(Editor’s Note: The following is a series on the men and women who have spent their summers protecting all those who came to Ocean City for fun and safe vacation.)
OCEAN CITY — The mountains of Frostburg are pretty far removed from the waves of Ocean City. But that’s where Wendy Miller was attending college when she made the decision to head to the beach for the summer of 1991.
Wendy was just 21 when she arrived in Ocean City and quickly settled into the beach life working a summer retail job. At school, she played field hockey and lacrosse and loved working out. She was in good shape and a natural competitor. It was for this reason that one day while she was laying out on the beach, “a friend of my brothers, Skip Lee, an officer on Ocean City Beach Patrol rode by on the four-wheeler, stopped by to say hi and said, ‘hey you should try out for beach patrol this weekend.’ I went home and called my parents and said I think I’m going to give it a try. When I showed up at tryouts I remember sitting on the Boardwalk waiting to do the swim with the sounds from the arcade blasting behind me. Then I heard the water was 58 degrees.”
She passed the test and found herself in the north end of town. “The first rescue I did was on 134th Street. It was a neck/back injury and I had to use the Hawaiian maneuver that I had just learned. With that pull I gained confidence and really felt I could do anything.”
Over the course of the next four summers, Wendy’s confidence grew as did her standing in the OCBP. She was named crew chief and took up the stand on 58th Street right next to a particularly treacherous rip that would open with brutal regularity.
“On days when the rip was roaring, Matt McGinnis, who sat on 60th Street, and I would go in numerous times a day. We almost always went in together because so many people would get caught in it. One particular day we had gone in so many times and it was so strong, that I decided to get the land line from my car. The landline is a spool of rope that you attach to your buoy and guards on shore pull you in to the beach. It’s mainly used in competitions. Lt. Warren Williams was driving by and I asked him to sit my stand for a few minutes while I ran back to get the land line.”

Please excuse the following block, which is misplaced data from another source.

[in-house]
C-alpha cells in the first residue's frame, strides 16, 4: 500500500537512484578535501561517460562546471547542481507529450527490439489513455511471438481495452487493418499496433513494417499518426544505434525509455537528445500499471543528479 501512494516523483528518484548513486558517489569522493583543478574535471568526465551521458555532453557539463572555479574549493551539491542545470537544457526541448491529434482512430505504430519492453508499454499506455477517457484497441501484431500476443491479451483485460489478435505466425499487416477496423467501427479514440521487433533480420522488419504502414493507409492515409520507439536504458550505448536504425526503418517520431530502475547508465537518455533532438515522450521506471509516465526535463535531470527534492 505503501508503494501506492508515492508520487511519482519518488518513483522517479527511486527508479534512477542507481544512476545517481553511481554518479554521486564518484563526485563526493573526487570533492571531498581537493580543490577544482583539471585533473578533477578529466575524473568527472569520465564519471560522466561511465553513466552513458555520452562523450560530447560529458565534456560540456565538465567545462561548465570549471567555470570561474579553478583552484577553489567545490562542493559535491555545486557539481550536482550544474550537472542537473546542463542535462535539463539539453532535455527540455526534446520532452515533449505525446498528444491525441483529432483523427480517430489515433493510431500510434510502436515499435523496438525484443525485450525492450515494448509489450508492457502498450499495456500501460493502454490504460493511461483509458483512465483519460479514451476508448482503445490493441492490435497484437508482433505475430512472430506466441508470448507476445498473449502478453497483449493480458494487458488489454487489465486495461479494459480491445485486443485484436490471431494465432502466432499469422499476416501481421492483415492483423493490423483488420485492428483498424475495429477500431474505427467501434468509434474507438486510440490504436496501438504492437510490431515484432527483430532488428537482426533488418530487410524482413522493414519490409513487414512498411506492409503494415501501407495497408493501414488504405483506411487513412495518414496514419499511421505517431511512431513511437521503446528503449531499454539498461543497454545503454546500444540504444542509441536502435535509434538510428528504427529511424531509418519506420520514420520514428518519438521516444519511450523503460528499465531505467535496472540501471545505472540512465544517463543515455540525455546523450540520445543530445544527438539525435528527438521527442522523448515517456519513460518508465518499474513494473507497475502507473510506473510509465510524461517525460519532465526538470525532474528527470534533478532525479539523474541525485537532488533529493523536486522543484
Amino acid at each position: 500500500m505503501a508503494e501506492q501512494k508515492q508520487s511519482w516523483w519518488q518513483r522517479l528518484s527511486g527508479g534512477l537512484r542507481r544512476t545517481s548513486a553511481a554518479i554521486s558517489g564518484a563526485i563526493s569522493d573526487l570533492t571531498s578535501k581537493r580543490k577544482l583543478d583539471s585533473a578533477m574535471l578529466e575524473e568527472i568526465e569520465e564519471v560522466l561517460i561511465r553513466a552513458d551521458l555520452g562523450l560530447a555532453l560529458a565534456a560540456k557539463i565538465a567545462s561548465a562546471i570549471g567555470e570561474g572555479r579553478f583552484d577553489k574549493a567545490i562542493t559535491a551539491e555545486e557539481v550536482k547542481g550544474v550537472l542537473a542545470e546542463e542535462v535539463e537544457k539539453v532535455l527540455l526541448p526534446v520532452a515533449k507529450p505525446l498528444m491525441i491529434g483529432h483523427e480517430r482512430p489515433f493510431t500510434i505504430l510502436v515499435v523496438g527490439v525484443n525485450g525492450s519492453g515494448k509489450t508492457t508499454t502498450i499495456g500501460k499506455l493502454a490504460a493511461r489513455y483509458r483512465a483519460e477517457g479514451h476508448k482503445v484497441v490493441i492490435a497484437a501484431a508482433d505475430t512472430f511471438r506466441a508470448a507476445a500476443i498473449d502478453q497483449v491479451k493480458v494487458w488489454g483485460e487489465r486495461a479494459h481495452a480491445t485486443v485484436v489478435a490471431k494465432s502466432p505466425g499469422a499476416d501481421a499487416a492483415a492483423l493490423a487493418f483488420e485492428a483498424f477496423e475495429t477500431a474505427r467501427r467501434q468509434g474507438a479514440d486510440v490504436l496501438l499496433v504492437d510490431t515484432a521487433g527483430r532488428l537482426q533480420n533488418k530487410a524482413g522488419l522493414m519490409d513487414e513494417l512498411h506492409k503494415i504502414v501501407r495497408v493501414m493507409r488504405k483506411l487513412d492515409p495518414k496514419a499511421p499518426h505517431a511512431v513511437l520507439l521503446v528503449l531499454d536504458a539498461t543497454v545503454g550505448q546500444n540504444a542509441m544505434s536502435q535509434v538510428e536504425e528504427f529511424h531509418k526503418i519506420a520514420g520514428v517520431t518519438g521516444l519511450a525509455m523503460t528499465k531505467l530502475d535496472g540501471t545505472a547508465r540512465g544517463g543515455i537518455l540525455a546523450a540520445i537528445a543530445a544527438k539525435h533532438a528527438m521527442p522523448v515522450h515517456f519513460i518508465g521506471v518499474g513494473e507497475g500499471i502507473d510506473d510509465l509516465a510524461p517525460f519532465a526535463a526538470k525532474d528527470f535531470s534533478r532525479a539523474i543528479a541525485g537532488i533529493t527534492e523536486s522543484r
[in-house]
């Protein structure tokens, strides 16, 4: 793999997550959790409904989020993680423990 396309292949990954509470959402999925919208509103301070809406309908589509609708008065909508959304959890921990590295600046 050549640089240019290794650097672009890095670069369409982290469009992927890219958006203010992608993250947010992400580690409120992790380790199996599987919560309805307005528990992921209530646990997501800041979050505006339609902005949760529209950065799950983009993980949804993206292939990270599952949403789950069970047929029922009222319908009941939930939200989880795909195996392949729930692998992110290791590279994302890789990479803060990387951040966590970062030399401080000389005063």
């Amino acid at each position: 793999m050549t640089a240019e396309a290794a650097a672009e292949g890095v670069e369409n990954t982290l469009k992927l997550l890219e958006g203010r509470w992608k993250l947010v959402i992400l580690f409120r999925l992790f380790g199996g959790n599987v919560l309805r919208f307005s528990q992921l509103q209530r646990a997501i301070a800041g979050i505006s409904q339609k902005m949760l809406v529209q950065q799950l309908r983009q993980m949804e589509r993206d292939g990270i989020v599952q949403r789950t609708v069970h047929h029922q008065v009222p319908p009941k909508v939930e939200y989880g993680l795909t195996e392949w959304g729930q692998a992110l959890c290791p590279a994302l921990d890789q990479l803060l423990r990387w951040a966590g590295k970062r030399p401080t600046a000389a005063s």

She continued, “As I was coming back from my car, I heard two whistles and knew that Warren was in the water. When I got on the beach I saw him out there with about 6 to 10 people stuck in the rip. I hooked the land line to my buoy and swam it out. When I got there, Warren had everyone around and he told them all to grab our buoys and hang on tight because they were about to get a ride. I waved my hand to the shore and we did get a serious ride in. When we got to the shore, I realized a bunch of beach patrons had helped pull all of us in. I will never forget that day.”
Wendy sums up her experience on the beach patrol in this way: “I have had many jobs over the years but my years on the OCBP remain my favorite. As a woman I gained so much confidence personally and athletically. I was part of the group of women who got to travel and compete in all female competitions. I also made it to Nationals in 1994 for four different events. But more than that, I made great friendships and memories. We are lifeguards for life.”
Wendy lives year-round in Ocean City with her family and works out professionally.